This week, we take the Oscar-nominated film "Three Billboards Outside of Ebbing, Missouri" as a starting point for a discussion about a new sense of placelessness in film and TV. Over the last year, we've been seeing stories set in ambiguous spaces--the limbo between heaven and hell, distorted models of our world, towns that look like no place we recognize as American. We talk about "The Good Place," "Westworld," "Downsizing," and the Sunken Place from "Get Out" to try and figure out how we lost a sense of where we are. Then we look to shows like "Atlanta" and "The Chi" to think about how we might find our way back. Discussed This Week: “Three Billboards Outside Ebbing, Missouri” (Fox Searchlight Pictures) “Grownish” (Freeform) “Riverdale” (The CW) Hot Topic "Riverdale" Merchandise “Dennis Edwards, Former Temptations Lead Singer, Dies at 74” (Daniel E. Slotnik, The New York Times) "Don’t Look Any Further" (Dennis Edwards) "'Three Billboards’ Production Designer Inbal Weinberg on Martin McDonagh’s Unique Approach To Screen Language" (Matt Grobar, Deadline) “The Good Place” (NBC) “Stranger Things” (Netflix) “Coco” (Pixar) “Black Mirror” (Netflix) “Get Out” (Universal Pictures) “Dunkirk” (Warner Bros.) “Downsizing” (Paramount Pictures) “Westworld” (HBO) "Instravel - A Photogenic Mass Tourism Experience" (Oliver KMIA, Vimeo) “Singin’ in the Rain” (MGM) “Queen Sugar” (OWN) “Atlanta” (FX Networks) “Insecure” (HBO) “Black-ish” (ABC) “The Chi” (Showtime) “Moonlight” (A24) “Black Panther” (Marvel Studios) "Space and Place: The Perspective of Experience" (Yi-Fu Tuan, 1977) "Place and Placelessness" (Edward Relph, 1976) Super Bowl LII Commercials “Ram Trucks Commercial with Martin Luther King Jr. Sermon is Criticized” (Sapna Maheshwari, The New York Times) 2018 Kia Stinger - Steven Tyler Big Game Ad - Feel Something Again Blacture Super Bowl Ad Amazon Alexa Loses Her Voice - Super Bowl LII Commercial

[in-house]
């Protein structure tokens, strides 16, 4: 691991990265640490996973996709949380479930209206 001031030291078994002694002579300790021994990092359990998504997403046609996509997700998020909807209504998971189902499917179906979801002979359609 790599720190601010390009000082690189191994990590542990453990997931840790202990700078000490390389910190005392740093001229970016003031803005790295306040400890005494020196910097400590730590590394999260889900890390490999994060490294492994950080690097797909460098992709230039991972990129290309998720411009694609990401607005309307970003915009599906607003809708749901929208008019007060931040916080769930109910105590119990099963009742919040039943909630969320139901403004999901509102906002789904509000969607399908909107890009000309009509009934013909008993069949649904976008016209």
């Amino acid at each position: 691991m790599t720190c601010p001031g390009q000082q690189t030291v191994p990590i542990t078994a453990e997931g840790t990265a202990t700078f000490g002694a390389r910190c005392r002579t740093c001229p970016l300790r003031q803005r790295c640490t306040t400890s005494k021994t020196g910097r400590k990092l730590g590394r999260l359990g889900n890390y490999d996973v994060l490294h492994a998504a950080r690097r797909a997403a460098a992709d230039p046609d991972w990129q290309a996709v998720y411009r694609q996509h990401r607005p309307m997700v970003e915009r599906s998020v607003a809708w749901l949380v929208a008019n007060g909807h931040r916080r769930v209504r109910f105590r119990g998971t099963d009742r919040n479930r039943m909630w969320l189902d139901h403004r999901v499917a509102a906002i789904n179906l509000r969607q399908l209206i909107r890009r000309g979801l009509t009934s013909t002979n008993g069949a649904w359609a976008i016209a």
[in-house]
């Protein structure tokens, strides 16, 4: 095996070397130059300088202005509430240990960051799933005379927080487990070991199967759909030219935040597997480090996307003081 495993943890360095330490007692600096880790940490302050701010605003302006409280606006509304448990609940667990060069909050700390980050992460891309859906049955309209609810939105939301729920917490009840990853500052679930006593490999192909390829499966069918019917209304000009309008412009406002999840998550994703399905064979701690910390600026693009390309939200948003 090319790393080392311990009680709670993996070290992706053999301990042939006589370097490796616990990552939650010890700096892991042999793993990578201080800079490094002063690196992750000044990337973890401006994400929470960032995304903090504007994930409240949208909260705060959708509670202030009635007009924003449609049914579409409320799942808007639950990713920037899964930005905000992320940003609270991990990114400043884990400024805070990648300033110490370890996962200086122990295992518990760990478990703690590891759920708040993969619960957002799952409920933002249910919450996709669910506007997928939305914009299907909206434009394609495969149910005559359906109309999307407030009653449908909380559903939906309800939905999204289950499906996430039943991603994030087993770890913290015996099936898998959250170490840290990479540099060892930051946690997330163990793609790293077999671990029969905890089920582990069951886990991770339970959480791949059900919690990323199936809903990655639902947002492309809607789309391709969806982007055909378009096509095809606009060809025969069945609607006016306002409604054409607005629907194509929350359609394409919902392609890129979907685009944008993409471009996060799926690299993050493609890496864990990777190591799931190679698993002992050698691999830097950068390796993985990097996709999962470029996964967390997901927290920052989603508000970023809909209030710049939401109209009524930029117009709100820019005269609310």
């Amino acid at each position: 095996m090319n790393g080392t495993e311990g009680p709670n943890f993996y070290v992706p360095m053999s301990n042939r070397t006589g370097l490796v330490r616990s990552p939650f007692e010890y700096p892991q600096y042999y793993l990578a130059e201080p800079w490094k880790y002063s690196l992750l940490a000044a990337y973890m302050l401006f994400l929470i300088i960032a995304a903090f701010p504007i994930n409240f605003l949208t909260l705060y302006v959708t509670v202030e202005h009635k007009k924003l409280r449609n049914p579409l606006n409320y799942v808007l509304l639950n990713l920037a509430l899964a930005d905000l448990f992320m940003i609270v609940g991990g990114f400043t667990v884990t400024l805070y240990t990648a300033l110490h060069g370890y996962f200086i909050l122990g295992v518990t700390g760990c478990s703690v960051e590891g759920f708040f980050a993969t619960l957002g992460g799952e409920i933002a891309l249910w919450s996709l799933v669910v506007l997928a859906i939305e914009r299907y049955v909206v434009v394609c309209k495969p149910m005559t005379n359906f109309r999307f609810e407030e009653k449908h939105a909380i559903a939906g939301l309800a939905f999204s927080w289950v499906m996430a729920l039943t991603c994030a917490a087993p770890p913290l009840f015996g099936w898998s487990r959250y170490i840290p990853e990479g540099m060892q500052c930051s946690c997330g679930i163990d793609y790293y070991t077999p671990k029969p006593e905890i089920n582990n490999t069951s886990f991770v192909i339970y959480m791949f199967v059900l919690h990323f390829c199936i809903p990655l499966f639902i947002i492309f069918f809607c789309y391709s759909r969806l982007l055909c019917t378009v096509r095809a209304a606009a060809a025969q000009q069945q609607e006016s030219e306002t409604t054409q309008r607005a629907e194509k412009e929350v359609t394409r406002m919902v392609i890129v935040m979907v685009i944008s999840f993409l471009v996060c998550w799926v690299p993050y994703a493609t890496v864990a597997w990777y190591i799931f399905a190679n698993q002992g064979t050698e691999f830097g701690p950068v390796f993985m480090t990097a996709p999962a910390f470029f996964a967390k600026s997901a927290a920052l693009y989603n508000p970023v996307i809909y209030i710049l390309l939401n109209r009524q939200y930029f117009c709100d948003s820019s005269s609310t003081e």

We Have a Right To Be Mad
Jan 25 2018 47 mins  
This week, we examine the outrage that is expressing itself in all corners of the culture. In the process, we found unexpected connections between events and ideas that might seem unrelated: Ed Sheeran being left out of all the major Grammy categories as a (possible) way to avoid controversy, the heated debate over an account of a bad date with Aziz Ansari, the testimony at the sentencing of Dr. Larry Nassar from hundreds of gymnasts who had been sexually abused, and year two of the women's march. We're thinking about why women's anger is feared, and what it means to dole out punishment against men. Whose anger counts, what kind of anger is healthy, and is there solidarity to be found in anger? Our conversation took us to places we didn't know we'd go--including becoming enraged ourselves. Discussed This Week: “Dolores O’Riordan, Lead Singer of the Cranberries, Dies at 46” (Christine Hauser, The New York Times) “2018 Oscar Nominations” (Brooks Barnes, The New York Times) “2018 Grammy Nominations” (The New York Times) “Electric Dreams” (Amazon) “How Ed Sheeran Made ‘Shape of You’ The Years Biggest Track” (John Pereles, The New York Times) “The Grammy Awards Voting Process” (Recording Academy) “I went on a date with Aziz Ansari. It turned into the worst night of my life.” (Katie Way, “Modern Romance” (Aziz Ansari, 2015) “I Used to Insist I Didn’t Get Angry. Not Anymore.” (Leslie Jamison, The New York Times Magazine) “Banfield slams Ansari accuser in open letter” (CNN) “One After Another, Athletes Face Larry Nassar and Recount Sexual Abuse” (Scott Cacciola and Christine Hauser, The New York Times)